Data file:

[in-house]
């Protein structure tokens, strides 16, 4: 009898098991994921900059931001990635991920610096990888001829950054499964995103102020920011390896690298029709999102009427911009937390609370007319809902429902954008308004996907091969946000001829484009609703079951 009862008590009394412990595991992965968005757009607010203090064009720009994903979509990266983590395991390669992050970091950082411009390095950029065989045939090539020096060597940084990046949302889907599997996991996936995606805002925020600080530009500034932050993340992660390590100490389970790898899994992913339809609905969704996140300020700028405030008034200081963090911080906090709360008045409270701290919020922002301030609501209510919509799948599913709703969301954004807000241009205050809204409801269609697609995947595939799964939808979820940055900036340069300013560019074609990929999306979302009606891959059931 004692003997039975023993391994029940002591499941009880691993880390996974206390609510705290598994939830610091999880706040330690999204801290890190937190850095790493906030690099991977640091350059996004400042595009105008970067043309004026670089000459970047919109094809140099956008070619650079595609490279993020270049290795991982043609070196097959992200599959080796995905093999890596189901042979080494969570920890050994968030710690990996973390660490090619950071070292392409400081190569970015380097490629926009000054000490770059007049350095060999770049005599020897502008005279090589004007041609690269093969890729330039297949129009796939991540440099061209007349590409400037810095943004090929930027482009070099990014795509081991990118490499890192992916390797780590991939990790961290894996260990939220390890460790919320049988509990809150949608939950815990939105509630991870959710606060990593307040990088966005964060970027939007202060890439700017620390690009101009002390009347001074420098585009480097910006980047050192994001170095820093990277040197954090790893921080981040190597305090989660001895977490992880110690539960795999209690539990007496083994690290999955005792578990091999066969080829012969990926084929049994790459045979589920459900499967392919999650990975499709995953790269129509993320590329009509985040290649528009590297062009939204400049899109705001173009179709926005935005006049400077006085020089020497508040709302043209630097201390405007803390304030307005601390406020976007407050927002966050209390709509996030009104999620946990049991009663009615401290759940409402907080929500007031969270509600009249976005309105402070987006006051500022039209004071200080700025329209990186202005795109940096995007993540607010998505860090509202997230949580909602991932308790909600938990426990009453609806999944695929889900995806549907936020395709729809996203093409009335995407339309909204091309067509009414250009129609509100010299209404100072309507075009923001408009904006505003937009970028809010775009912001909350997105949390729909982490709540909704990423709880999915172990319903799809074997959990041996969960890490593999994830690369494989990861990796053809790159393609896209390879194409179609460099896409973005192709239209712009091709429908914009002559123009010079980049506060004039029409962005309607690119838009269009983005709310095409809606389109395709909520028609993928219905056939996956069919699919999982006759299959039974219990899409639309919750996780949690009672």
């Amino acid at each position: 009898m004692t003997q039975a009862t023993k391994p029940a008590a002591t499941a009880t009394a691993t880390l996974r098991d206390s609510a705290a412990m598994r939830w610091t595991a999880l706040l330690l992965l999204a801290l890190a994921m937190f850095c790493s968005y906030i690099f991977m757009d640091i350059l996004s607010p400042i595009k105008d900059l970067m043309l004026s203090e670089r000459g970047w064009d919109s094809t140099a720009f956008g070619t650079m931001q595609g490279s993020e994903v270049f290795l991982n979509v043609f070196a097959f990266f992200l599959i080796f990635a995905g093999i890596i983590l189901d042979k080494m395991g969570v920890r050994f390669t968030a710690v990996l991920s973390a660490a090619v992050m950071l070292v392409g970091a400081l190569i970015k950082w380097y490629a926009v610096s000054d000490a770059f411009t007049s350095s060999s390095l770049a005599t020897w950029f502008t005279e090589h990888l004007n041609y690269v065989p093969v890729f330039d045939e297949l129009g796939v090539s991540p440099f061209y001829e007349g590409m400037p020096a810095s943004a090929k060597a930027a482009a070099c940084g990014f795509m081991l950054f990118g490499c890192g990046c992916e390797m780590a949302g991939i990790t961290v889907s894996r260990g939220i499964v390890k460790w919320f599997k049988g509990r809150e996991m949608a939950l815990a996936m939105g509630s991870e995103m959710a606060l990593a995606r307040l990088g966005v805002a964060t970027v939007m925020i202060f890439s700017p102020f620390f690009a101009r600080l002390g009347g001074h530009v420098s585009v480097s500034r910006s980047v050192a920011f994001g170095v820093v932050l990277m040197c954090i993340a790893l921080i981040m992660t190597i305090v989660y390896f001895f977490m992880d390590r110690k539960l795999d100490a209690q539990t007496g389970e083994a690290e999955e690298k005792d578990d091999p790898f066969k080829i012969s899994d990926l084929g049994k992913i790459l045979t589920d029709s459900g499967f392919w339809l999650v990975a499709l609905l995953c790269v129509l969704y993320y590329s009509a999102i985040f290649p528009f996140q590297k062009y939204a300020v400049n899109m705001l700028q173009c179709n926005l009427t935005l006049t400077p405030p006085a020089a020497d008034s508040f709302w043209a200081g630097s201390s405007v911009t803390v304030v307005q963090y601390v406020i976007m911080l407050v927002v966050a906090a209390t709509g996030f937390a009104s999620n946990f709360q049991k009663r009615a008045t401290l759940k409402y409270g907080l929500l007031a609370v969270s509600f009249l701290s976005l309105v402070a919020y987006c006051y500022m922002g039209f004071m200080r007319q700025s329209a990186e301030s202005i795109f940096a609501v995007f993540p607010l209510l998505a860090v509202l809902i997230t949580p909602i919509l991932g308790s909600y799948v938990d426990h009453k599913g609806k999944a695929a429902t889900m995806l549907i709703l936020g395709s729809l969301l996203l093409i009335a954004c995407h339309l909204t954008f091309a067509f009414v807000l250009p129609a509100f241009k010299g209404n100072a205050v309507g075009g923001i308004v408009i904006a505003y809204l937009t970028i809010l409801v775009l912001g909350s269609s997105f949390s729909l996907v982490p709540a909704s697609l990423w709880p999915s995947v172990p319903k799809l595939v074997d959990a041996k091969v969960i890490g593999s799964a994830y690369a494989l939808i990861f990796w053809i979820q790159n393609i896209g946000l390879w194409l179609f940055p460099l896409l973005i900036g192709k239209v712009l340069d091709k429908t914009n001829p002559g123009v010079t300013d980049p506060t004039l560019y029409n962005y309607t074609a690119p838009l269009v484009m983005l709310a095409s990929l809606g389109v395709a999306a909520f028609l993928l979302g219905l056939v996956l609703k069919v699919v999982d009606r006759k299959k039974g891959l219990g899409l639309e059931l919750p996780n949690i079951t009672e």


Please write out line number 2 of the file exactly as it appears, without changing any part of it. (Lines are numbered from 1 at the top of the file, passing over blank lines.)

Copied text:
């Protein structure tokens, strides 16, 4: 009898098991994921900059931001990635991920610096990888001829950054499964995103102020920011390896690298029709999102009427911009937390609370007319809902429902954008308004996907091969946000001829484009609703079951 009862008590009394412990595991992965968005757009607010203090064009720009994903979509990266983590395991390669992050970091950082411009390095950029065989045939090539020096060597940084990046949302889907599997996991996936995606805002925020600080530009500034932050993340992660390590100490389970790898899994992913339809609905969704996140300020700028405030008034200081963090911080906090709360008045409270701290919020922002301030609501209510919509799948599913709703969301954004807000241009205050809204409801269609697609995947595939799964939808979820940055900036340069300013560019074609990929999306979302009606891959059931 004692003997039975023993391994029940002591499941009880691993880390996974206390609510705290598994939830610091999880706040330690999204801290890190937190850095790493906030690099991977640091350059996004400042595009105008970067043309004026670089000459970047919109094809140099956008070619650079595609490279993020270049290795991982043609070196097959992200599959080796995905093999890596189901042979080494969570920890050994968030710690990996973390660490090619950071070292392409400081190569970015380097490629926009000054000490770059007049350095060999770049005599020897502008005279090589004007041609690269093969890729330039297949129009796939991540440099061209007349590409400037810095943004090929930027482009070099990014795509081991990118490499890192992916390797780590991939990790961290894996260990939220390890460790919320049988509990809150949608939950815990939105509630991870959710606060990593307040990088966005964060970027939007202060890439700017620390690009101009002390009347001074420098585009480097910006980047050192994001170095820093990277040197954090790893921080981040190597305090989660001895977490992880110690539960795999209690539990007496083994690290999955005792578990091999066969080829012969990926084929049994790459045979589920459900499967392919999650990975499709995953790269129509993320590329009509985040290649528009590297062009939204400049899109705001173009179709926005935005006049400077006085020089020497508040709302043209630097201390405007803390304030307005601390406020976007407050927002966050209390709509996030009104999620946990049991009663009615401290759940409402907080929500007031969270509600009249976005309105402070987006006051500022039209004071200080700025329209990186202005795109940096995007993540607010998505860090509202997230949580909602991932308790909600938990426990009453609806999944695929889900995806549907936020395709729809996203093409009335995407339309909204091309067509009414250009129609509100010299209404100072309507075009923001408009904006505003937009970028809010775009912001909350997105949390729909982490709540909704990423709880999915172990319903799809074997959990041996969960890490593999994830690369494989990861990796053809790159393609896209390879194409179609460099896409973005192709239209712009091709429908914009002559123009010079980049506060004039029409962005309607690119838009269009983005709310095409809606389109395709909520028609993928219905056939996956069919699919999982006759299959039974219990899409639309919750996780949690009672």